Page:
Experimental Design and Analyses (BI5009)

15 Credit Points

This course is uniquely tailored for biologists and will provide students with the required background theory and practical skills relevant to modern ecology and biology. The unique format of example-led lectures and real-world based practicals will provide you with a foundation to become confident and proficient in analysing real data. Throughout this course, we will introduce you to using the programming language R to implement modern statistical modelling techniques. You will use the flexible linear and generalised linear modelling frameworks to analyse biological data with emphasis on robust and reproducible research methods.

View detailed information about this course
Plant Ecology (PL5001)

15 Credit Points

Integrated lectures, field trips, data exercises and discussions provide a broad overview of theoretical plant ecology and its practical applications. You will participate in data collection in sand dune, heathland and woodland habitats becoming familiar with a range of plant species. Key skills in vegetation survey, monitoring and research are taught. Class field data are used as the basis for understanding ecological processes and for learning vegetation analysis methods. You will practice writing skills in a data report and essay, supported by “clinics” and by individual help to students. Detailed feedback helps your writing in subsequent courses.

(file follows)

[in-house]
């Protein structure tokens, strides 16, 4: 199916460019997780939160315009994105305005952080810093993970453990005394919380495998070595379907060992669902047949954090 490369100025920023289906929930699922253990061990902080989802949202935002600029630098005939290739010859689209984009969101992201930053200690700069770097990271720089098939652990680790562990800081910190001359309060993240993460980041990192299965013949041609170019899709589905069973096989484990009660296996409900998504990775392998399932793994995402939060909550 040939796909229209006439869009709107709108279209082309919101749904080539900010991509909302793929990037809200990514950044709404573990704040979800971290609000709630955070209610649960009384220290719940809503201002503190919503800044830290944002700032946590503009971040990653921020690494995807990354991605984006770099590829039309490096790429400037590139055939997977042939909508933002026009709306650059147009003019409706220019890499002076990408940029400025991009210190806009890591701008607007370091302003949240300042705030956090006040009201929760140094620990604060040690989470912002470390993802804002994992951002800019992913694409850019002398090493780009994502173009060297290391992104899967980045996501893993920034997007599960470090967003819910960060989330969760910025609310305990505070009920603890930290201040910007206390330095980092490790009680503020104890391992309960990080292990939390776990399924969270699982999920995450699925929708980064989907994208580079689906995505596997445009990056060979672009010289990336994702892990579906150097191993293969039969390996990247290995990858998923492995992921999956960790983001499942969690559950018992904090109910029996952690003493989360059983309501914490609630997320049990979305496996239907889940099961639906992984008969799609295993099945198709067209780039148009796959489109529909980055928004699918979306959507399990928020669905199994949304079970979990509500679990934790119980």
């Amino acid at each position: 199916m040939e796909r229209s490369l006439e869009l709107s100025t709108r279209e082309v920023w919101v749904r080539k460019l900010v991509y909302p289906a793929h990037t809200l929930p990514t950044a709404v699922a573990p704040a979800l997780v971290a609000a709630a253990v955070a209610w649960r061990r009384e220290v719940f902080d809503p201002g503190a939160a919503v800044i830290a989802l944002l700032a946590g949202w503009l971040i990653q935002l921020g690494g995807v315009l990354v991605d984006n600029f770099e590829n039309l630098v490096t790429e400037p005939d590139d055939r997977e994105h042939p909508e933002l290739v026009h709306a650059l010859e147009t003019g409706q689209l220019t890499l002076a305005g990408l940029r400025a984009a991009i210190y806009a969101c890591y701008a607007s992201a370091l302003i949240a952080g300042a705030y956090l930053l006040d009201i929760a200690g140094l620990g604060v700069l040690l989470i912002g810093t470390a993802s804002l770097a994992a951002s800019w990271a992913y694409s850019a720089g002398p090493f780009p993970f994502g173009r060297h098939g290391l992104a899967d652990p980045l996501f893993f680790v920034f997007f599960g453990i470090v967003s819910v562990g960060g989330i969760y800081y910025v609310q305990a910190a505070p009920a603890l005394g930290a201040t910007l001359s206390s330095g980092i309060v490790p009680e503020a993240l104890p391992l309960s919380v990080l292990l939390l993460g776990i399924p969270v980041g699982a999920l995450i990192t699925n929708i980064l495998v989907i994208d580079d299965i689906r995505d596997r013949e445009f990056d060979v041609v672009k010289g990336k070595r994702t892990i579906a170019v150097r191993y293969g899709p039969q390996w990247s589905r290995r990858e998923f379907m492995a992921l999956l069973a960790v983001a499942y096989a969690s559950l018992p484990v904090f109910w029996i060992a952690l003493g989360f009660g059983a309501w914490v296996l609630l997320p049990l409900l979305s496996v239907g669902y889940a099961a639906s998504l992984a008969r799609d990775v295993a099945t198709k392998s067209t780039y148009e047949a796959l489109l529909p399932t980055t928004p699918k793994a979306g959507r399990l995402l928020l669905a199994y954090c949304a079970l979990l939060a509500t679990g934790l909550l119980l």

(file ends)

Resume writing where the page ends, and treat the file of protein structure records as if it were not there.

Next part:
View detailed information about this course
Population Ecology (ZO5304)

15 Credit Points

The course is structured as a series of weekly themes, which each reflect areas of current research in animal ecology. The content of the course is research-based, drawing on case studies from research-active staff within the School of Biological Sciences. The topics cover a range of ecological and spatial scales: from single species’ population dynamics to community dynamics, and from local to macro-scale processes, with a focus on the application of current ecological knowledge and theory.

View detailed information about this course
Optional Courses

Statistics for Complex Study Designs (BI5302)

15 Credit Points

This highly regarded course will take your understanding of statistics to the next level and provide you with the skills and confidence to analyse your complex biological data. Through a combination of lectures, computer based practicals and group work you will gain an understanding of how to deal with pervasive issues in the analysis of real world biological data such as heterogeneity of variance and spatial and temporal non-independence. Hands on computer tutorials will allow you to apply statistical models using modern statistical software (R) to real data, collected by researchers to answer real biological questions.

View detailed information about this course
Molecular Ecological Techniques (EK5301)

15 Credit Points